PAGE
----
It was strange, Rand thought as he shifted uncomfortably on the bed. A week ago he would have been downstairs like a falling rock for just the chance he might see a gleeman perform, for just the rumor of it. But he had heard Thom tell his stories every night for a week, and Thorn would be there tomorrow night, and the next, and the hot bath had loosened kinks in muscles that he had thought would be there forever, and his first hot meal in a week oozed lethargy into him. Sleepily he wondered if Lan really did know the false Dragon, Logain. A muffled shout came from belowstairs, the common room greeting Thom's arrival, but Rand was already asleep.
The stone hallway was dim and shadowy, and empty except for Rand. He could not tell where the light came from, what little there was of it; the gray walls were bare of candles or lamps, nothing at all to account for the faint glow that seemed to just be there. The air was still and dank, and somewhere in the distance water dripped with a steady, hollow plonk. Wherever this was, it was not the inn. Frowning, he rubbed at his forehead. Inn? His head hurt, and thoughts were hard to hold on to. There had been something about ... an inn? It was gone, whatever it was.
He licked his lips and wished he had something to drink. He was awfully thirsty, dryasdust thirsty. It was the dripping sound that decided him. With nothing to choose by except his thirst, he started toward that steady plonk—plonk—plonk.
The hallway stretched on, without any crossing corridor and without the slightest change in appearance. The only features at all were the rough doors set at regular intervals in pairs, one on either side of the hall, the wood splintered and dry despite the damp in the air. The shadows receded ahead of him, staying the same, and the dripping never came any closer. After a long time he decided to try one of those doors. It opened easily, and he stepped through into a grim, stonewalled chamber.
One wall opened in a series of arches onto a gray stone balcony, and beyond that was a sky such as he had never seen. Striated clouds in blacks and grays, reds and oranges, streamed by as if storm winds drove them, weaving and interweaving endlessly. No one could ever have seen a sky like that; it could not exist.
He pulled his eyes away from the balcony, but the rest of the room was no better. Odd curves and peculiar angles, as if the chamber had been melted almost haphazardly out of the stone, and columns that seemed to grow out of the gray floor. Flames roared on the hearth like a forgefire with the bellows pumping, but gave no heat. Strange oval stones made the fireplace; they just looked like stones, wetslick despite the fire, when he looked straight at them, but when he glimpsed them from the corner of his eye they seemed to be faces instead, the faces of men and women writhing in anguish, screaming silently. The highbacked chairs and the polished table in the middle of the room were perfectly ordinary, but that in itself emphasized the rest. A single mirror hung on the wall, but that was not ordinary at all. When he looked at it he saw only a blur where his reflection should have been. Everything else in the room was shown true, but not him.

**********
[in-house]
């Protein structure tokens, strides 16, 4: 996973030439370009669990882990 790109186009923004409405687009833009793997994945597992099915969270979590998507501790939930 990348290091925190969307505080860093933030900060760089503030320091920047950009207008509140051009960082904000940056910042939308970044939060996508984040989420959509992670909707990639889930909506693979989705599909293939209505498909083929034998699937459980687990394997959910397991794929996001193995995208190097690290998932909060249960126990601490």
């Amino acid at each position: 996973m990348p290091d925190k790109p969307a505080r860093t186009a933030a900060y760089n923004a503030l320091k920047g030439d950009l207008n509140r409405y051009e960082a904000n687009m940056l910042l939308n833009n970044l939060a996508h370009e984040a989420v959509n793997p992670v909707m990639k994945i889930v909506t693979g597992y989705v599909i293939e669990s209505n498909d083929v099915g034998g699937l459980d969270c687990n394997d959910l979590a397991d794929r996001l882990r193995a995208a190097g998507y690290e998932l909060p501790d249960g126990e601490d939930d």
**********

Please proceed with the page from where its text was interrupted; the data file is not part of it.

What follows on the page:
A man stood in front of the fireplace. He had not noticed the man when he first came in. If he had not known it was impossible, he would have said no one had been there until he actually looked at the man. Dressed in dark clothes of a fine cut, he seemed in the prime of his maturity, and Rand supposed women would have found him goodlooking.
“Once more we meet facetoface,” the man said and, just for an instant, his mouth and eyes became openings into endless caverns of flame.
With a yell Rand hurled himself backwards out of the room, so hard that he stumbled across the hall and banged into the door there, knocking it open. He twisted and grabbed at the doorhandle to keep from falling to the floor and found himself staring wideeyed into a stone room with an impossible sky through the arches leading to a balcony, and a fireplace...
“You cannot get away from me that easily,” the man said.
Rand twisted, scrambling back out of the room, trying to regain his feet without slowing down. This time there was no corridor. He froze half crouched not far from the polished table, and looked at the man by the fireplace. It was better than looking at the fireplace stones, or at the sky.
“This is a dream,” he said as he straightened. Behind him he heard the click of the door closing. “It's some kind of nightmare.” He shut his eyes, thinking about waking up. When he was a child the Wisdom had said if you could do that in a nightmare, it would go away. The ... Wisdom? What? If only his thoughts would stop sliding away. If only his head would stop hurting, then he could think straight.
He opened his eyes again. The room was still as it had been, the balcony, the sky.